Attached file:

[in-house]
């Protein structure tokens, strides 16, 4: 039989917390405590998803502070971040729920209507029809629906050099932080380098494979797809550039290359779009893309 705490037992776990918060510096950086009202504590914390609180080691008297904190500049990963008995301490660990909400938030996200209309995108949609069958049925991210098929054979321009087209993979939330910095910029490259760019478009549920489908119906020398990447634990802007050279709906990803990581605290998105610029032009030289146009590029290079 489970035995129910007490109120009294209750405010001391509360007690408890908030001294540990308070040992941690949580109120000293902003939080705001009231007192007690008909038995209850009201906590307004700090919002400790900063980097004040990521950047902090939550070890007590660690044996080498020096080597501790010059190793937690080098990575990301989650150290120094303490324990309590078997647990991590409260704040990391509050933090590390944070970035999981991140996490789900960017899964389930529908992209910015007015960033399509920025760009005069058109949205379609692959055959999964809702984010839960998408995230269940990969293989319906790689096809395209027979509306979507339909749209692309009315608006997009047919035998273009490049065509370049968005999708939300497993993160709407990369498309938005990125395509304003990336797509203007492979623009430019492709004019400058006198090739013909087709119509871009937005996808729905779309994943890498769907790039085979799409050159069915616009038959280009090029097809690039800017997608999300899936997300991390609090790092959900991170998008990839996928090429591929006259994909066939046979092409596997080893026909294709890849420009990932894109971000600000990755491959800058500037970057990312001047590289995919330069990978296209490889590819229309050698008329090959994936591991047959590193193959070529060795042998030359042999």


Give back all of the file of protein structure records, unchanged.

[in-house]
């Protein structure tokens, strides 16, 4: 039989917390405590998803502070971040729920209507029809629906050099932080380098494979797809550039290359779009893309 705490037992776990918060510096950086009202504590914390609180080691008297904190500049990963008995301490660990909400938030996200209309995108949609069958049925991210098929054979321009087209993979939330910095910029490259760019478009549920489908119906020398990447634990802007050279709906990803990581605290998105610029032009030289146009590029290079 489970035995129910007490109120009294209750405010001391509360007690408890908030001294540990308070040992941690949580109120000293902003939080705001009231007192007690008909038995209850009201906590307004700090919002400790900063980097004040990521950047902090939550070890007590660690044996080498020096080597501790010059190793937690080098990575990301989650150290120094303490324990309590078997647990991590409260704040990391509050933090590390944070970035999981991140996490789900960017899964389930529908992209910015007015960033399509920025760009005069058109949205379609692959055959999964809702984010839960998408995230269940990969293989319906790689096809395209027979509306979507339909749209692309009315608006997009047919035998273009490049065509370049968005999708939300497993993160709407990369498309938005990125395509304003990336797509203007492979623009430019492709004019400058006198090739013909087709119509871009937005996808729905779309994943890498769907790039085979799409050159069915616009038959280009090029097809690039800017997608999300899936997300991390609090790092959900991170998008990839996928090429591929006259994909066939046979092409596997080893026909294709890849420009990932894109971000600000990755491959800058500037970057990312001047590289995919330069990978296209490889590819229309050698008329090959994936591991047959590193193959070529060795042998030359042999």